Martin Routledge, Convenor, #socialcarefuture

This article forms part of the LGA think piece series 'Towards a sustainable adult social care and support system'.

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I am currently helping convene a voluntary network called #socialcarefuture. Our aim is to help change how we conceive of care and support and tell a different story about what it can do to the wider public – one that they can get behind. We are learning from UK initiatives like Joseph Rowntree Foundation work on reframing poverty and international examples like Every Australian Counts. We have invited a series of blogs from a wide range of people – offering their hopes and ideas for what the future could be like and the “glimpses” of that future they see in the current landscape. 

Blog authors are in no doubt that, as a country, we need to direct a substantial part of our national wealth to supporting each other to have good lives in our communities and at times when we need extra help.

Indeed we need to go much further on this than we currently do. Right now people don’t have rights to be supported well to live full lives in their own homes and communities or get the best care at vital times in life as we operate a low resource, poorly paid and valued system, largely of last resort.

Authors describe a desired future for social care which is “human sized and shaped” facilitating support that starts from what is important to people and families. This support builds on what they have and can do, what can be offered by local universal services and what others in their neighbourhood and communities can bring in a spirit of reciprocity. Professional input builds on these things, starting with adding skills and capacity to support them and help people avoid or limit their need for acute or long term support. When longer term support is needed it will be designed via partnership relationships between professionals and people and families supported to take as much control as they want.

In this future, assistance is not hindered by health or social care professional boundaries but rather helped by workers released from bureaucracy and freed to use their skills and experience to enable integration at the level of and directed by the individual.

Support models and approaches are designed to enable people to stay at home or close to home, use all personal and local assets, to be with those they want to be with. The organisations offering support are mostly local, small-scale, community embedded, often self-managed as cooperatives or community businesses.

This transformation of support approaches and ownership models requires major changes to the behaviour and structures of public service commissioning, in some aspects enabled by national policy changes. Local public bodies will need to increasingly conceptualise their core and collective purposes around health, well-being and the local economy and see these as mutually supportive. Governance and organisational arrangements will need to reflect shared decision making with community groups and organisations, the voluntary and community sector and the workforce. From this will flow different decisions on resource investment and commissioning practice, reflecting new priorities and supporting the growth of new or currently marginalised service models and organisations.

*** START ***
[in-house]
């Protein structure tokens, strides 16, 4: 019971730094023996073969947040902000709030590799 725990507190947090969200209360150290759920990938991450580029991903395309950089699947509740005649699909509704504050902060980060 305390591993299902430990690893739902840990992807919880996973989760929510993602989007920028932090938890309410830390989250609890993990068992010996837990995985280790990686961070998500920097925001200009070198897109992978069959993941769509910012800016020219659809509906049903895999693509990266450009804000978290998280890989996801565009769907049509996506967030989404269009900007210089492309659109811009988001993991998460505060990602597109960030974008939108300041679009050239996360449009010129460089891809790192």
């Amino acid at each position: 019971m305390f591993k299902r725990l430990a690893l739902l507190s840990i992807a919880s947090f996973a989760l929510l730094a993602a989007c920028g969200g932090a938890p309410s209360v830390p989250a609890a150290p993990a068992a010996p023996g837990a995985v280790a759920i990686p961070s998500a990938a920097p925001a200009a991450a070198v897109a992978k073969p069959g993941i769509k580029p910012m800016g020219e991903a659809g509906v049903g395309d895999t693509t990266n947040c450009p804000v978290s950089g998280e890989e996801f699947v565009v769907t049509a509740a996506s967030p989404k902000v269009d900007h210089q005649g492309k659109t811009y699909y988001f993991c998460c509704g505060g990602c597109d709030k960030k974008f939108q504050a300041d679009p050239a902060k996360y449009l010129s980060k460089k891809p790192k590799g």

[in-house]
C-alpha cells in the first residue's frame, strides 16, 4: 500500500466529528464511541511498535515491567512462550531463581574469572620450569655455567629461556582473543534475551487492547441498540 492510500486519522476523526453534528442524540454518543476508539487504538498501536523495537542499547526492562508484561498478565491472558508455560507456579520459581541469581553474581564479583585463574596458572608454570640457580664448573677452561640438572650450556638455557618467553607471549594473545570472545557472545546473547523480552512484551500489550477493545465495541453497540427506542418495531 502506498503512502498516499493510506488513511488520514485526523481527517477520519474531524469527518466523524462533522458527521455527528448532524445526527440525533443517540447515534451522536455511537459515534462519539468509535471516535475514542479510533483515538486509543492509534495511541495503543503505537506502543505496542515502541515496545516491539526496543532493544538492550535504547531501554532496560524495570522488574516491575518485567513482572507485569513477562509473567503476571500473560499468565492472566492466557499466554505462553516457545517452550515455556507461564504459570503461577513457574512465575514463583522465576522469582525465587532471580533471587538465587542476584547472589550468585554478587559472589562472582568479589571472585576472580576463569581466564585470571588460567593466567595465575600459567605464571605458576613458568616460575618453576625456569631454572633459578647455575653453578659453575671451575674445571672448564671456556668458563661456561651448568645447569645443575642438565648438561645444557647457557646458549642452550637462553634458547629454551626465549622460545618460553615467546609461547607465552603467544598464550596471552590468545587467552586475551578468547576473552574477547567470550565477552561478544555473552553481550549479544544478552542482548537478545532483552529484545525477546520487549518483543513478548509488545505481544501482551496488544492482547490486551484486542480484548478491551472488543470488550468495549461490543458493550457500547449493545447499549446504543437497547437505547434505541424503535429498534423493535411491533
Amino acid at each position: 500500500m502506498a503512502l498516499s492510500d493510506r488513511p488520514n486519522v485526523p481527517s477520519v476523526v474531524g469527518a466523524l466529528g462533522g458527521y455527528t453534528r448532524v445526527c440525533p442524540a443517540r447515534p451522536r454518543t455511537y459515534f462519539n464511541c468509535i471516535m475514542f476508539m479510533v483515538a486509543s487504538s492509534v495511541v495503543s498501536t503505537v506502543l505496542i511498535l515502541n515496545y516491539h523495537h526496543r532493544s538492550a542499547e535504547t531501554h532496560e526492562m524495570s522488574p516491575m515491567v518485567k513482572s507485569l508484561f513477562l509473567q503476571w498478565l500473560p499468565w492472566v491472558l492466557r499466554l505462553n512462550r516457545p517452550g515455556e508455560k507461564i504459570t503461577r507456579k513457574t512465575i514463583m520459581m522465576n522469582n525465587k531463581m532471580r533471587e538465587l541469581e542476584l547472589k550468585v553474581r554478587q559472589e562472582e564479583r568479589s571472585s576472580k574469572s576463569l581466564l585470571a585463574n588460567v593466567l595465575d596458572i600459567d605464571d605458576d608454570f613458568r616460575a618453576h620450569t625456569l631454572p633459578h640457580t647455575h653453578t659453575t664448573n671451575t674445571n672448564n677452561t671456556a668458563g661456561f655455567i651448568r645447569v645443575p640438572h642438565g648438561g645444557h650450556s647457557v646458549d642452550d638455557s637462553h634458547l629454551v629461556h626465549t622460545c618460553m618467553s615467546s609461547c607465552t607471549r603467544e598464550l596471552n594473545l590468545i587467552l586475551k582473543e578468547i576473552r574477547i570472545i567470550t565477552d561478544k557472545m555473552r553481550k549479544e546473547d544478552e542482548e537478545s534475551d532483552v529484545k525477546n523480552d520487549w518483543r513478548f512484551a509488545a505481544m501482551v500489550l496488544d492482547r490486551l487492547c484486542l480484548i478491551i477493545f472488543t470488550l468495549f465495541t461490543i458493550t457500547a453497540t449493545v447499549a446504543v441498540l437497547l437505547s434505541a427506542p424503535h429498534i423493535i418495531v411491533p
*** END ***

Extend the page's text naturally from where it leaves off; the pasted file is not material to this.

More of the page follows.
But how do we move towards this future? Even when the financial situation was better mainstream systems, practices and services changed little in decades. The system has recently been referred to as “The Invisible Asylum” reflecting its continuing institutional nature and power imbalances. There is no doubt at all that the massive cuts of recent years have had a devastating effect on many people and that there needs to be a major re-investment and period of intensive support to social care as it moves to a future of equal and stronger integration with health and other public services. This won’t be enough however. My call is to do some serious game changing. Too often reviews, debates and proposals are about marginal changes which might take up substantial resources but not really make much difference.  And yet, there are approaches with the potential to effect really worthwhile change if they could move beyond the margins and into the mainstream. The forthcoming Green Paper needs to pay real attention to the issue of how to rapidly identify introduce, test, refine and embed these approaches, some examples of which are outlined here.

It won’t be enough to simply encourage shifts in this direction. Investment is required – which is why I am suggesting a game-changing and significant fund, following the Green Paper, targeted towards real innovation. To ensure that it is used for this purpose it should be disbursed by intermediaries with expertise and commitment to innovation of the kinds described with strong involvement in decision making by those using social care and voluntary and community sector organisations. This investment would need to be supported by support for rapid testing and evaluation – assisting rapid change with an evidence base. With this kind of game changer #socialcarefuture could become a reality.

Martin Routledge
Convenor, #socialcarefuture